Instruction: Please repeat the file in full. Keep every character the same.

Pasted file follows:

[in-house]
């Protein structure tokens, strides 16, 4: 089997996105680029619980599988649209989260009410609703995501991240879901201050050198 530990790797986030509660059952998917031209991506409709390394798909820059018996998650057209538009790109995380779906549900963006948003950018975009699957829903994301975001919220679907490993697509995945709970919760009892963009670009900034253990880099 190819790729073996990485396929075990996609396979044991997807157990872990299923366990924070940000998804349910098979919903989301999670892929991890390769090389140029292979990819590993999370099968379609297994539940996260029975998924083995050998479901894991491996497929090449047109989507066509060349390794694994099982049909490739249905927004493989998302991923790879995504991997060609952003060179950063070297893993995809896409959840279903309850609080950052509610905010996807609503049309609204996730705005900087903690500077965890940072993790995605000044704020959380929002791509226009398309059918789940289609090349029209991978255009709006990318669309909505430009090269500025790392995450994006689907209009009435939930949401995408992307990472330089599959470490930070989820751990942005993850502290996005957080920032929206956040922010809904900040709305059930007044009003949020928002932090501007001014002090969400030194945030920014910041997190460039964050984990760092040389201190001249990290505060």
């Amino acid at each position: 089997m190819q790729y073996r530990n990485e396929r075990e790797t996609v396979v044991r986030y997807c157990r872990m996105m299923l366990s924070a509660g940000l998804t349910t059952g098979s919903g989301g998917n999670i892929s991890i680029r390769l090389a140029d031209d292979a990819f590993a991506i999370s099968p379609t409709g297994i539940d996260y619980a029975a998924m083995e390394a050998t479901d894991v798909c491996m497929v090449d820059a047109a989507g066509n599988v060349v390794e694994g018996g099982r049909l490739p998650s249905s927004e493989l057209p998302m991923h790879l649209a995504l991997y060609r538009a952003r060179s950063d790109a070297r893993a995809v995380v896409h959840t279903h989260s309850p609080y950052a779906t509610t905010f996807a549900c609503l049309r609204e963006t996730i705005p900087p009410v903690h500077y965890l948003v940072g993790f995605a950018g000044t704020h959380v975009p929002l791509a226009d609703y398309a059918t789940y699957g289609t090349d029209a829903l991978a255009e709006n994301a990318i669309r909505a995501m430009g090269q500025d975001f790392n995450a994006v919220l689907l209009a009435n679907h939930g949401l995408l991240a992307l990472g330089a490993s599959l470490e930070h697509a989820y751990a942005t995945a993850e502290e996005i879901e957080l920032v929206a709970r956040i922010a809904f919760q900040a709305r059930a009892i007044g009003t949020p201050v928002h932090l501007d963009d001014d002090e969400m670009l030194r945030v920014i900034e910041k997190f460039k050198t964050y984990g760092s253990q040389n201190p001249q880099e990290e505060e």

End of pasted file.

[in-house]
């Protein structure tokens, strides 16, 4: 089997996105680029619980599988649209989260009410609703995501991240879901201050050198 530990790797986030509660059952998917031209991506409709390394798909820059018996998650057209538009790109995380779906549900963006948003950018975009699957829903994301975001919220679907490993697509995945709970919760009892963009670009900034253990880099 190819790729073996990485396929075990996609396979044991997807157990872990299923366990924070940000998804349910098979919903989301999670892929991890390769090389140029292979990819590993999370099968379609297994539940996260029975998924083995050998479901894991491996497929090449047109989507066509060349390794694994099982049909490739249905927004493989998302991923790879995504991997060609952003060179950063070297893993995809896409959840279903309850609080950052509610905010996807609503049309609204996730705005900087903690500077965890940072993790995605000044704020959380929002791509226009398309059918789940289609090349029209991978255009709006990318669309909505430009090269500025790392995450994006689907209009009435939930949401995408992307990472330089599959470490930070989820751990942005993850502290996005957080920032929206956040922010809904900040709305059930007044009003949020928002932090501007001014002090969400030194945030920014910041997190460039964050984990760092040389201190001249990290505060």
């Amino acid at each position: 089997m190819q790729y073996r530990n990485e396929r075990e790797t996609v396979v044991r986030y997807c157990r872990m996105m299923l366990s924070a509660g940000l998804t349910t059952g098979s919903g989301g998917n999670i892929s991890i680029r390769l090389a140029d031209d292979a990819f590993a991506i999370s099968p379609t409709g297994i539940d996260y619980a029975a998924m083995e390394a050998t479901d894991v798909c491996m497929v090449d820059a047109a989507g066509n599988v060349v390794e694994g018996g099982r049909l490739p998650s249905s927004e493989l057209p998302m991923h790879l649209a995504l991997y060609r538009a952003r060179s950063d790109a070297r893993a995809v995380v896409h959840t279903h989260s309850p609080y950052a779906t509610t905010f996807a549900c609503l049309r609204e963006t996730i705005p900087p009410v903690h500077y965890l948003v940072g993790f995605a950018g000044t704020h959380v975009p929002l791509a226009d609703y398309a059918t789940y699957g289609t090349d029209a829903l991978a255009e709006n994301a990318i669309r909505a995501m430009g090269q500025d975001f790392n995450a994006v919220l689907l209009a009435n679907h939930g949401l995408l991240a992307l990472g330089a490993s599959l470490e930070h697509a989820y751990a942005t995945a993850e502290e996005i879901e957080l920032v929206a709970r956040i922010a809904f919760q900040a709305r059930a009892i007044g009003t949020p201050v928002h932090l501007d963009d001014d002090e969400m670009l030194r945030v920014i900034e910041k997190f460039k050198t964050y984990g760092s253990q040389n201190p001249q880099e990290e505060e």